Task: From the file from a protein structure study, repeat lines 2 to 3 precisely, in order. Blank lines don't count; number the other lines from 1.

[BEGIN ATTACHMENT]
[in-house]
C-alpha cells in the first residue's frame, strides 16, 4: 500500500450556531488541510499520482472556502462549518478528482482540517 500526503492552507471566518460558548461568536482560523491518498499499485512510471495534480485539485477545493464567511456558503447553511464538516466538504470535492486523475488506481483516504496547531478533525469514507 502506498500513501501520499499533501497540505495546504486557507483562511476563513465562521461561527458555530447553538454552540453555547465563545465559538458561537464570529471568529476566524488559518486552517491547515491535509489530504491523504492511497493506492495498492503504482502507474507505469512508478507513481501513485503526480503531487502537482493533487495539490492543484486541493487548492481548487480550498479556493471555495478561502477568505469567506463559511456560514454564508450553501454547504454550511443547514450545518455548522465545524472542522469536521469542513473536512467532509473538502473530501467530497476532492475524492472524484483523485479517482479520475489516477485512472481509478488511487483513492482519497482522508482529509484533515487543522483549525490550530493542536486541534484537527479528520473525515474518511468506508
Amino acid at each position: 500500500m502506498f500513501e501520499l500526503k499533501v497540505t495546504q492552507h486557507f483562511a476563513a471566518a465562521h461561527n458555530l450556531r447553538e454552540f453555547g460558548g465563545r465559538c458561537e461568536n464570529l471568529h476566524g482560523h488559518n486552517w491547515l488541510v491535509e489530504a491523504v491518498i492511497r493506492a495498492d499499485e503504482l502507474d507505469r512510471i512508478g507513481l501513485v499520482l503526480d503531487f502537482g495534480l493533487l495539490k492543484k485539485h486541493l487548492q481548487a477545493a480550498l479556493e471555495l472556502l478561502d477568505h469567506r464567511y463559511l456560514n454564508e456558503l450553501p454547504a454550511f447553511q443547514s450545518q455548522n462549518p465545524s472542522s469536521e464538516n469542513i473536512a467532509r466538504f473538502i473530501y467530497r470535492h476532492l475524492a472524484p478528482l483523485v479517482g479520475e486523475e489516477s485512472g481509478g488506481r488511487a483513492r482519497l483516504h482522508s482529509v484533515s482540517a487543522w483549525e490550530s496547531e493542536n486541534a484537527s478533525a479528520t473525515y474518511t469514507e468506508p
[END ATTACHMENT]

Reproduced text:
C-alpha cells in the first residue's frame, strides 16, 4: 500500500450556531488541510499520482472556502462549518478528482482540517 500526503492552507471566518460558548461568536482560523491518498499499485512510471495534480485539485477545493464567511456558503447553511464538516466538504470535492486523475488506481483516504496547531478533525469514507 502506498500513501501520499499533501497540505495546504486557507483562511476563513465562521461561527458555530447553538454552540453555547465563545465559538458561537464570529471568529476566524488559518486552517491547515491535509489530504491523504492511497493506492495498492503504482502507474507505469512508478507513481501513485503526480503531487502537482493533487495539490492543484486541493487548492481548487480550498479556493471555495478561502477568505469567506463559511456560514454564508450553501454547504454550511443547514450545518455548522465545524472542522469536521469542513473536512467532509473538502473530501467530497476532492475524492472524484483523485479517482479520475489516477485512472481509478488511487483513492482519497482522508482529509484533515487543522483549525490550530493542536486541534484537527479528520473525515474518511468506508
Amino acid at each position: 500500500m502506498f500513501e501520499l500526503k499533501v497540505t495546504q492552507h486557507f483562511a476563513a471566518a465562521h461561527n458555530l450556531r447553538e454552540f453555547g460558548g465563545r465559538c458561537e461568536n464570529l471568529h476566524g482560523h488559518n486552517w491547515l488541510v491535509e489530504a491523504v491518498i492511497r493506492a495498492d499499485e503504482l502507474d507505469r512510471i512508478g507513481l501513485v499520482l503526480d503531487f502537482g495534480l493533487l495539490k492543484k485539485h486541493l487548492q481548487a477545493a480550498l479556493e471555495l472556502l478561502d477568505h469567506r464567511y463559511l456560514n454564508e456558503l450553501p454547504a454550511f447553511q443547514s450545518q455548522n462549518p465545524s472542522s469536521e464538516n469542513i473536512a467532509r466538504f473538502i473530501y467530497r470535492h476532492l475524492a472524484p478528482l483523485v479517482g479520475e486523475e489516477s485512472g481509478g488506481r488511487a483513492r482519497l483516504h482522508s482529509v484533515s482540517a487543522w483549525e490550530s496547531e493542536n486541534a484537527s478533525a479528520t473525515y474518511t469514507e468506508p